Koh Tao Leader’s Son Cleared in First DNA Test: Police

Warot Toowichian, 22, giving a DNA sample to police to dispel accusations that he was involved in the murder of two British tourists on the island last month, 30 Oct 2014.

BANGKOK— Police say the first round of forensic results reveal that the son of a village headman on Koh Tao was not behind the murder of two British tourists on the island last month.

Warot Toowichian, 22, provided authorities with a sample of his DNAyesterday in an effort to dispel persistent rumors that he was responsible for the grisly murder of David Miller, 24, and rape and murder of Hannah Witheridge, 23, on 15 September.

Suspicions were raised about Warot, the son of a local administrator on the island, after he was initially considered a suspect in the case, but then swiftly deemed innocent in less than 24 hours.

Warot’s father, Woraphan Toowichian, also owns the bar where Miller and Witheridge were last seen and is considered an ‘influential figure’ on the island.


Today, officials at the Institute of Forensic Science in Bangkok said Warot’s DNA did not match the semen found in Witheridge’s body. Police are now waiting on results from three other hospitals, which they say should be available by tomorrow.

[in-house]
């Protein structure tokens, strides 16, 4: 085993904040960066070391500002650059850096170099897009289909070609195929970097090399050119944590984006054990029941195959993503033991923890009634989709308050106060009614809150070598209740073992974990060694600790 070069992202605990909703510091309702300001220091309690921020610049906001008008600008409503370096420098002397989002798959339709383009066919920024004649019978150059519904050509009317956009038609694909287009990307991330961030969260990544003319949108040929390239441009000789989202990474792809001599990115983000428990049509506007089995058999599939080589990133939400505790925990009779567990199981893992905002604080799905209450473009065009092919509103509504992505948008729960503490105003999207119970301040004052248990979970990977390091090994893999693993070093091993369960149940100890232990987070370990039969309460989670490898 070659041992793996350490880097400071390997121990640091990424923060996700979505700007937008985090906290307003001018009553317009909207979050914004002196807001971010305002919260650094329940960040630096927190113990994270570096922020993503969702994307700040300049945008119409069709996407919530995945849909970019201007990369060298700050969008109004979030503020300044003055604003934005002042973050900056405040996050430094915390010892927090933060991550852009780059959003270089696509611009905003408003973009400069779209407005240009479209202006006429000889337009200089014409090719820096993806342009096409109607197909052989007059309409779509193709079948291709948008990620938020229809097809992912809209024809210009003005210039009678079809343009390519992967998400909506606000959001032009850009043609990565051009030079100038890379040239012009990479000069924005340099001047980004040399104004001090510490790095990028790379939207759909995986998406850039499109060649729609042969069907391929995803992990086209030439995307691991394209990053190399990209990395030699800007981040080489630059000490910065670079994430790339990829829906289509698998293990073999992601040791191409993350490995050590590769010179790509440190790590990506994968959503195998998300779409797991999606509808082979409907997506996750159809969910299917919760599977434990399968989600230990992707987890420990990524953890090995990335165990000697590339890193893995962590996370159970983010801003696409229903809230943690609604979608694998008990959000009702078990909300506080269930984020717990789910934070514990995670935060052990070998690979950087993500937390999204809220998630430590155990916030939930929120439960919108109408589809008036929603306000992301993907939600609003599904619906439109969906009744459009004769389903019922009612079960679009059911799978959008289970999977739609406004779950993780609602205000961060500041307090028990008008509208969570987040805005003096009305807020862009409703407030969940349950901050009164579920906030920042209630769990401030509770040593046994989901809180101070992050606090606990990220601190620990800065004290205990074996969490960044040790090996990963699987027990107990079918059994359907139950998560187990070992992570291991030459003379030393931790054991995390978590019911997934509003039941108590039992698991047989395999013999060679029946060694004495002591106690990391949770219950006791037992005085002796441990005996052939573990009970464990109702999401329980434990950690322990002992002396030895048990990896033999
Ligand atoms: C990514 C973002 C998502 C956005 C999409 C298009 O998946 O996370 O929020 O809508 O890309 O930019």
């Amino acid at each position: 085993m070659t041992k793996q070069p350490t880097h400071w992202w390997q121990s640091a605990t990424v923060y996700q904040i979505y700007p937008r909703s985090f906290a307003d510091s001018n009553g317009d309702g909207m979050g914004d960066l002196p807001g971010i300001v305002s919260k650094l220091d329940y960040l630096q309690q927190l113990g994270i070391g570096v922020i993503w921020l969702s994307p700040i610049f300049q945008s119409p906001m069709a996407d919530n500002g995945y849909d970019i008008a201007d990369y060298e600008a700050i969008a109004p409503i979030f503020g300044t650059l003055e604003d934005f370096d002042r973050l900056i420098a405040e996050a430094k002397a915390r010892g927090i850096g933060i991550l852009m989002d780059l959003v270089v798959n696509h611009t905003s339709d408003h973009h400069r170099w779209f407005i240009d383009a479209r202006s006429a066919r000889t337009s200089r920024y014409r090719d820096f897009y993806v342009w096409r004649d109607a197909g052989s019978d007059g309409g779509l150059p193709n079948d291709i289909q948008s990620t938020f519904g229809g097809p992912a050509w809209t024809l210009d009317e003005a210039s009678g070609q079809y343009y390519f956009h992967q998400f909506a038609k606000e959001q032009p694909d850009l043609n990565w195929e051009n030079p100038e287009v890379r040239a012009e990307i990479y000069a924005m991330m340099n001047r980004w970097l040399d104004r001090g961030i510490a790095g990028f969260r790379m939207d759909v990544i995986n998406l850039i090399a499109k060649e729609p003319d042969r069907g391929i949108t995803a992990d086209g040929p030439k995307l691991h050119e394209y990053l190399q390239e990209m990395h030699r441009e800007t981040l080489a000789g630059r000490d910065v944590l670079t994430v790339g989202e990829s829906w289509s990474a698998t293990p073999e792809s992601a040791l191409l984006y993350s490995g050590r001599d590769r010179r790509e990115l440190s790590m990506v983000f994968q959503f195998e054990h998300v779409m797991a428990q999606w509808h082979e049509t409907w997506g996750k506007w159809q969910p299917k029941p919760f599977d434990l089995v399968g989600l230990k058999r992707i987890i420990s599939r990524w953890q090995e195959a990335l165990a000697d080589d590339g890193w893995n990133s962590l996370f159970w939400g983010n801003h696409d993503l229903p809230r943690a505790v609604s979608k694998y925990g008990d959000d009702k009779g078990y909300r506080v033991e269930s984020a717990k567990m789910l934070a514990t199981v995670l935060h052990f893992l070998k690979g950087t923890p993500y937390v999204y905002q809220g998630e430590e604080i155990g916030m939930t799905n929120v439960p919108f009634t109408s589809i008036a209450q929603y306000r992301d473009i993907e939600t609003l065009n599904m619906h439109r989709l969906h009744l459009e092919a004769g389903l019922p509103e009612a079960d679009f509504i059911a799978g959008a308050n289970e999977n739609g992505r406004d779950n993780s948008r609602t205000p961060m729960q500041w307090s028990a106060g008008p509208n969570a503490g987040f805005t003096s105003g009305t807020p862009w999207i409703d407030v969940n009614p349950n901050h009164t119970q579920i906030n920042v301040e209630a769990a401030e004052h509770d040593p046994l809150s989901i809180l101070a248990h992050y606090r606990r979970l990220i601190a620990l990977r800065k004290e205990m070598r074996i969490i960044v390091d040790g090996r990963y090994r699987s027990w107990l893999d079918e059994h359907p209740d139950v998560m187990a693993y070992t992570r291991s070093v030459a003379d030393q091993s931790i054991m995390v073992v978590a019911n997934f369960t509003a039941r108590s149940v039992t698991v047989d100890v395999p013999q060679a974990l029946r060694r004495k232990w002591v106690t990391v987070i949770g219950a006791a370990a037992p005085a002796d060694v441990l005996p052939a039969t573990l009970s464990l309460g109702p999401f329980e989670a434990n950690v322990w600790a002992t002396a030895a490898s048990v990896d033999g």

Thai police have come under heavy scrutiny for their handling of the murder investigation, which was marred early on by a series of blunders and miscommunications with the press. More recently, Thai authorities have been accused of torturing two Burmese migrant workers into confessing to the murder. 


The two suspects, Zaw Lin and Win Zaw Htun, recanted their confessions last week and said they were beaten during the police interrogation. Thai authorities have firmly denied torturing the two men or using them as scapegoats.

Yesterday, Thailand’s chief of police, Somyot Pumpunmuang, reportedly threatened to prosecute anyone who spreads rumours about the murder case with the Computer Crime Act, one of Thailand’s toughest laws. 

The law, which carries a maximum penalty of  five years in prison and a 100,000 baht fine,  criminalises any action carried out via a computer system that defames others, transmits pornography, spreads false information, or threatens national security. Critics say its sweeping scope is regularly abused to restrict freedom of speech.

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